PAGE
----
Is Your Business Ready For the Next Facebook Outage?

When Facebook recently went down for six hours, was your business significantly affected? Were your customers unable to reach your company? Did it disrupt important ad campaigns or outreach efforts? Were customers unable to order products or services?

No? That’s good. Yes? Your business is at significant risk. You’ve put all of your eggs into one basket, which is always a bad business strategy.

Facebook will go down again. If a large billion dollar business goes offline for six hours, disrupting communications for billions of users and millions of businesses, you can be certain that the platform is vulnerable to future technical failures.

Facebook also faces an impending break-up of the company, which will affect its services in unpredictable ways.

“POSSE” — Post Own Site, Syndicate Everywhere. A POSSE publication has an official, canonical home on a server of the author’s control, but everything that appears on that permalink site is also published simultaneously on other platforms, to reach readers where they live.” (Cory Doctorow, “Dead Letters”)

Are you an advertiser with Facebook? That’s a problem, because Facebook lies to advertisers about reach, engagement and metrics. Which third party service to you use to audit what Facebook tells you about your ad spend? That’s right, you don’t use one, because none exist. Facebook doesn’t allow third party auditing and it expects you to believe everything it says about metrics. More and more information is coming out about Facebook’s lying and deception to advertisers. It’s currently facing legal troubles with the SEC for misleading investors about many things. This include ad metrics.

What should your business (or organization) do to prepare for Facebook’s next outage?

  1. You Have to Have a Website or Page

    If your business only has a Facebook page, you are doing things wrong. Your business has to have an independent identity online and that usually involves having a website or a page. At the minimum, you can set up a page at GoDaddy, Squarespace or Wix, tied to a domain that reflects your branding. You can set up a basic page yourself or find somebody to do it. These services are affordable and domains are cheap.

    If your business has lots of services and needs to present lots of information, you need a website set up by a professional.

    This step is the most important one in developing a diverse, reliable online presence. If a platform goes down, your customers can still use a search engine to find your business online.

  2. Diversify Your Marketing Efforts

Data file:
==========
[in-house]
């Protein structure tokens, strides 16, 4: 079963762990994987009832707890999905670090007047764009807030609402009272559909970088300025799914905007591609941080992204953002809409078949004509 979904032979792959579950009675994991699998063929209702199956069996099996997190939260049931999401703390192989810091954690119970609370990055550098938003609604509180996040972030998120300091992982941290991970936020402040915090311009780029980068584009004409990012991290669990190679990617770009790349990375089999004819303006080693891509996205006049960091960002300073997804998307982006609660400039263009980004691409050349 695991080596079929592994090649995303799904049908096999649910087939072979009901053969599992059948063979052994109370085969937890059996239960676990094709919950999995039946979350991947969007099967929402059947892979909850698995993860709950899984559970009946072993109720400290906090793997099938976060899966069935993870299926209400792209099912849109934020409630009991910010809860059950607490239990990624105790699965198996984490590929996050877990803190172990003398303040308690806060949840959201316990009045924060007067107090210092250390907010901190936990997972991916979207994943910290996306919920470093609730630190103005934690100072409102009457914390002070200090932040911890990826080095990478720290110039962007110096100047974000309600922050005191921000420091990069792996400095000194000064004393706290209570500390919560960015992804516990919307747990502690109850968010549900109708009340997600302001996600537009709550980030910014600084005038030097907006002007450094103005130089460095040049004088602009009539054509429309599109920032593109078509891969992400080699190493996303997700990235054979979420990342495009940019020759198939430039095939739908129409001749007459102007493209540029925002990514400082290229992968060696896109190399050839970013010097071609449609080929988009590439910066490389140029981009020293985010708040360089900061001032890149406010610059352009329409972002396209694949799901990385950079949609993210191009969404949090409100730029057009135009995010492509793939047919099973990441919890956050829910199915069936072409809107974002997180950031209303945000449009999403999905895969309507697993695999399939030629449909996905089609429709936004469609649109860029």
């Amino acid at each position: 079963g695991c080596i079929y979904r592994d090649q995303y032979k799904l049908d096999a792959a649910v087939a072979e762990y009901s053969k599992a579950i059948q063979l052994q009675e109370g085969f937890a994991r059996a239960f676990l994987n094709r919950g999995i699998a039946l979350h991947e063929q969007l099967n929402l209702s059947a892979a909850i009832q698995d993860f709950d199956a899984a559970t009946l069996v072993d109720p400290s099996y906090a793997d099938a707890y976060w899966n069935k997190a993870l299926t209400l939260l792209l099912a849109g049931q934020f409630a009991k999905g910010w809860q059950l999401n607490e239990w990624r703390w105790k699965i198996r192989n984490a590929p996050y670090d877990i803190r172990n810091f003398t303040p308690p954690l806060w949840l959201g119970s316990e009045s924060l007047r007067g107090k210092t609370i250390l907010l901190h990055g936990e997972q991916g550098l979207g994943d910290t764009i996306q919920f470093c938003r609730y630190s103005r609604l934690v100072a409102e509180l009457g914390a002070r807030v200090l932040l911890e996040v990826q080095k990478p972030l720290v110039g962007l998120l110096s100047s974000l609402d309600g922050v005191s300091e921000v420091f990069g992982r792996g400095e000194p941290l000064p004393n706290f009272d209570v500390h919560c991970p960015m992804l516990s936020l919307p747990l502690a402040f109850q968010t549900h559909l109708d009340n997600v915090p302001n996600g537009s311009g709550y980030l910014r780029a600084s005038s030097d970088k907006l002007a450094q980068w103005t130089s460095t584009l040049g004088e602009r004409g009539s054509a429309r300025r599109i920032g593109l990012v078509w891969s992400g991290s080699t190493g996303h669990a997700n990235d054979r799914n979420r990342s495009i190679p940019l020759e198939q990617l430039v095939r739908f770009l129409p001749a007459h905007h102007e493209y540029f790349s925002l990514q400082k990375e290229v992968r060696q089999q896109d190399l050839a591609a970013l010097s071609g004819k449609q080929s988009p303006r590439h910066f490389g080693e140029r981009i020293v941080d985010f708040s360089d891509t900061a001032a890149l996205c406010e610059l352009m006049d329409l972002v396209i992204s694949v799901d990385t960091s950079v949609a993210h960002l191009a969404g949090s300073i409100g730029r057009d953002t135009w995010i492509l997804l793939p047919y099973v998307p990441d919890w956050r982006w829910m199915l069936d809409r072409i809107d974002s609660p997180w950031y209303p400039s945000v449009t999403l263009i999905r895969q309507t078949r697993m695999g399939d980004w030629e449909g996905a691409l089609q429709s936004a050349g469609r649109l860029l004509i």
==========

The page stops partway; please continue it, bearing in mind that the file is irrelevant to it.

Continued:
Are you doing all of your advertising, outreach and promotion through Facebook? How do you know if those marketing dollars are effective? You say that Facebook provides stats about the performance of your campaigns?

    How do you know that these figures are accurate? You don’t. Nobody knows except Facebook. More and more is coming to light about Facebook lying to advertisers about advertising metrics. There are even new revelations about Google and Facebook colluding to fix advertising markets. But the thing you should know is that there is no third party auditing of Facebook’s advertising metrics.

    Now you can measure the effectiveness of these campaigns yourself indirectly, but this will be the subject of another post.

    Your business should be pursuing marketing across different channels and media. Digital is important, but don’t forget traditional media such as print and local media. Your potential customers, especially young people, may not even use Facebook or Instagram.

  3. E-Commerce

    If your business sells products and/or services, it needs to have an e-commerce site or presence on a shopping platform like Shopify or Etsy. Setting up an e-commerce site on your own site involves some legwork, but it pays to have your own solution and control of how your customers interact with your products. The pandemic demonstrated that many businesses were not prepared for big changes in consumer behavior. Many businesses pivoted quickly. If setting up an e-commerce site seems like overkill, at least establish sales on platforms like Etsy, Shopify or Kajabi.

  4. No Magical One Platform Solution

    There isn’t one platform that is the best solution for small businesses, other than adopting the POSSE solution described above by Cory Doctorow for authors. Your business should have a presence across platforms AND have it’s own website or landing page. Given that Facebook and Google will be broken up as monopolies in the next 2-3 years, there will be significant changes to their services. Even without these larger developments, these companies are always changing their terms of service and changing the functionality of how their services operate. This is one reason why your business has to have a presence across platforms.
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